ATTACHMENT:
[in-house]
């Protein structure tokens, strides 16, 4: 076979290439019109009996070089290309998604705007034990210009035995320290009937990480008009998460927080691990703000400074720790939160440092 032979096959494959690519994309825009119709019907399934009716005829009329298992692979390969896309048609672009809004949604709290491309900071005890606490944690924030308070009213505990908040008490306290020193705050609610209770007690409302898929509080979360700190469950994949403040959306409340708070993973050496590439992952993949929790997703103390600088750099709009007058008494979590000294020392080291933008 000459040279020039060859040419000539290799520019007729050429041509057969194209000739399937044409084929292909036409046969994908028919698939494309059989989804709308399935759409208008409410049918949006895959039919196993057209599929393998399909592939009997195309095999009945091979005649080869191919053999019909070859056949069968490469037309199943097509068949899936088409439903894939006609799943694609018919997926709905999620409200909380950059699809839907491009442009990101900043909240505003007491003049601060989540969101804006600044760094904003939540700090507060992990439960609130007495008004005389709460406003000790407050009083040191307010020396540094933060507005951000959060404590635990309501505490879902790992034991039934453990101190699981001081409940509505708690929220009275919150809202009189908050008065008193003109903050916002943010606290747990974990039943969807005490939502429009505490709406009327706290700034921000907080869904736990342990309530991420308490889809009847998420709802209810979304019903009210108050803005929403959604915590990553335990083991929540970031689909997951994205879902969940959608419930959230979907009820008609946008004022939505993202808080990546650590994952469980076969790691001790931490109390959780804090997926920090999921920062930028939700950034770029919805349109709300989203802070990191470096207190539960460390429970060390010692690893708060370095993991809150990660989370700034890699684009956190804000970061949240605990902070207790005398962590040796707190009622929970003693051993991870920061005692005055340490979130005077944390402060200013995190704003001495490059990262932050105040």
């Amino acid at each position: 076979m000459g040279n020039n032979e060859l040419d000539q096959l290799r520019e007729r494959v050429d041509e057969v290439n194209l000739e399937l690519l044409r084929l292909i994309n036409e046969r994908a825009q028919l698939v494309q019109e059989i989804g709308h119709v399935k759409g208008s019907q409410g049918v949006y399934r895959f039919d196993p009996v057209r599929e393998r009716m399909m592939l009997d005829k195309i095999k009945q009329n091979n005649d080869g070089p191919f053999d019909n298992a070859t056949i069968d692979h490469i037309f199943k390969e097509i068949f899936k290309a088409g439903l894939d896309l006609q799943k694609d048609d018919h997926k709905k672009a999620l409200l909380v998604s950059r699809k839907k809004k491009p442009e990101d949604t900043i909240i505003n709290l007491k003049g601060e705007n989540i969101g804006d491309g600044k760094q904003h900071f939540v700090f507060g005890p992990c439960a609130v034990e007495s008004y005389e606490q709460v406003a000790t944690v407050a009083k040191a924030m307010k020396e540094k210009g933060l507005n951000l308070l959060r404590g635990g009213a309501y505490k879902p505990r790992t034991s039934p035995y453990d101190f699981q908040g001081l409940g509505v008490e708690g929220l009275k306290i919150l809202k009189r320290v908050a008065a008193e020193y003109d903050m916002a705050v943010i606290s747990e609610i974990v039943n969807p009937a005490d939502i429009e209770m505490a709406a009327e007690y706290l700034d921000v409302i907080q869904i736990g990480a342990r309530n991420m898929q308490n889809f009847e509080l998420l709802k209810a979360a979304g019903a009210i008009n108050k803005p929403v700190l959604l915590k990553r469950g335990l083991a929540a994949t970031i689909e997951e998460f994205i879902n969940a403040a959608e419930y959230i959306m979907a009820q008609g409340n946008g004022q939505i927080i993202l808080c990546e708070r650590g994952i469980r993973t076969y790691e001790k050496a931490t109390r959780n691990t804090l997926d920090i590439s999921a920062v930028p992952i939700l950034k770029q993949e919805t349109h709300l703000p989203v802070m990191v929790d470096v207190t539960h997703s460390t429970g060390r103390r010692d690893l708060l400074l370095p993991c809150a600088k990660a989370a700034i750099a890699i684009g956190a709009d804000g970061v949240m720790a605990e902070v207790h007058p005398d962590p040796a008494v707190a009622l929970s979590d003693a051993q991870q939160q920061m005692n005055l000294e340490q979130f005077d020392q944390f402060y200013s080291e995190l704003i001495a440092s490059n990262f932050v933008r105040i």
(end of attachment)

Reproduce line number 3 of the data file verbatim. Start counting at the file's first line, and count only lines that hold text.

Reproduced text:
């Amino acid at each position: 076979m000459g040279n020039n032979e060859l040419d000539q096959l290799r520019e007729r494959v050429d041509e057969v290439n194209l000739e399937l690519l044409r084929l292909i994309n036409e046969r994908a825009q028919l698939v494309q019109e059989i989804g709308h119709v399935k759409g208008s019907q409410g049918v949006y399934r895959f039919d196993p009996v057209r599929e393998r009716m399909m592939l009997d005829k195309i095999k009945q009329n091979n005649d080869g070089p191919f053999d019909n298992a070859t056949i069968d692979h490469i037309f199943k390969e097509i068949f899936k290309a088409g439903l894939d896309l006609q799943k694609d048609d018919h997926k709905k672009a999620l409200l909380v998604s950059r699809k839907k809004k491009p442009e990101d949604t900043i909240i505003n709290l007491k003049g601060e705007n989540i969101g804006d491309g600044k760094q904003h900071f939540v700090f507060g005890p992990c439960a609130v034990e007495s008004y005389e606490q709460v406003a000790t944690v407050a009083k040191a924030m307010k020396e540094k210009g933060l507005n951000l308070l959060r404590g635990g009213a309501y505490k879902p505990r790992t034991s039934p035995y453990d101190f699981q908040g001081l409940g509505v008490e708690g929220l009275k306290i919150l809202k009189r320290v908050a008065a008193e020193y003109d903050m916002a705050v943010i606290s747990e609610i974990v039943n969807p009937a005490d939502i429009e209770m505490a709406a009327e007690y706290l700034d921000v409302i907080q869904i736990g990480a342990r309530n991420m898929q308490n889809f009847e509080l998420l709802k209810a979360a979304g019903a009210i008009n108050k803005p929403v700190l959604l915590k990553r469950g335990l083991a929540a994949t970031i689909e997951e998460f994205i879902n969940a403040a959608e419930y959230i959306m979907a009820q008609g409340n946008g004022q939505i927080i993202l808080c990546e708070r650590g994952i469980r993973t076969y790691e001790k050496a931490t109390r959780n691990t804090l997926d920090i590439s999921a920062v930028p992952i939700l950034k770029q993949e919805t349109h709300l703000p989203v802070m990191v929790d470096v207190t539960h997703s460390t429970g060390r103390r010692d690893l708060l400074l370095p993991c809150a600088k990660a989370a700034i750099a890699i684009g956190a709009d804000g970061v949240m720790a605990e902070v207790h007058p005398d962590p040796a008494v707190a009622l929970s979590d003693a051993q991870q939160q920061m005692n005055l000294e340490q979130f005077d020392q944390f402060y200013s080291e995190l704003i001495a440092s490059n990262f932050v933008r105040i």